There are a lot of things that aren’t safe to send through Gmail due to its lack of security features. These will include items of a personally, organizationally, or proprietary nature. It is always a good idea to let your contacts know that you absolutely will not discuss anything of a sensitive nature through Gmail due to the many risks to privacy and security

You can coordinate alternate means of communication for those touchy subjects. Some alternatives might be: encrypted email, encrypted texting/voice calls like Signal, LastPass note/password sharing, and other encrypted means.

Here are some commonly sent categories of data that are sent through Gmail that shouldn’t be due to the risk of exposure.

  • Social security, bank account, routing, credit/debit card, government/military identification, door keypad PIN’s, and any other number combinations that are personal in nature.
  • Files that contain sensitive company information like blueprints, source code, IP addresses, make/model of computer hardware, server/workstation names, DMZ/VLAN information, financial reports or related data, and any other information that could cause damage to the company’s reputation, systems, or employees.
  • Medical information related to insurance numbers, medical conditions, dates of birth, treatments, or appointment information.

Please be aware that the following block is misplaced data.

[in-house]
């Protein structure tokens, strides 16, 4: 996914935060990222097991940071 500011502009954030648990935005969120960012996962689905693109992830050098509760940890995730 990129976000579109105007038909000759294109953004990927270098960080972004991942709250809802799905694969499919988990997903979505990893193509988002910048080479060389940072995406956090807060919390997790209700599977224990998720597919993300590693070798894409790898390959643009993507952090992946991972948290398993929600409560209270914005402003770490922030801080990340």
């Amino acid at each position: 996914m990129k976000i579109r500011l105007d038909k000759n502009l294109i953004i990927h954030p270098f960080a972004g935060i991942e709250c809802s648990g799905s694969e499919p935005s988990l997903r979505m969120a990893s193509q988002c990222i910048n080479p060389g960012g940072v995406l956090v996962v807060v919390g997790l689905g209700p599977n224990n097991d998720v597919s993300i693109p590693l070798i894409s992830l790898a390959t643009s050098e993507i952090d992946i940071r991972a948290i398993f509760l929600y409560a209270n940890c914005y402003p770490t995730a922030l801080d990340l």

Repercussions of a Data Breach, Theft, or Leak 

Whether it be from a data breach, leak, or theft, the aftermath of these events can be catastrophic. Anything from a fraudulent charge made by someone impersonating the victim to a full-on identity theft scenario.

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Some things that can happen are:

  • Account usernames and password stolen when sending Gmail across insecure or open/public Wi-Fi leading to account compromise
  • Credit/Debit card number theft leading to fraudulent charges on your bank statements
  • Social security number theft leading to address change, identity theft, tax fraud, and opening fraudulent lines of credit in victim’s name
  • Personal information theft for recipient or sender of the Gmail message leading to account compromise/identify theft etc.
  • Attacks against an organization, executive, or proprietary information sabotage brought on by sensitive information theft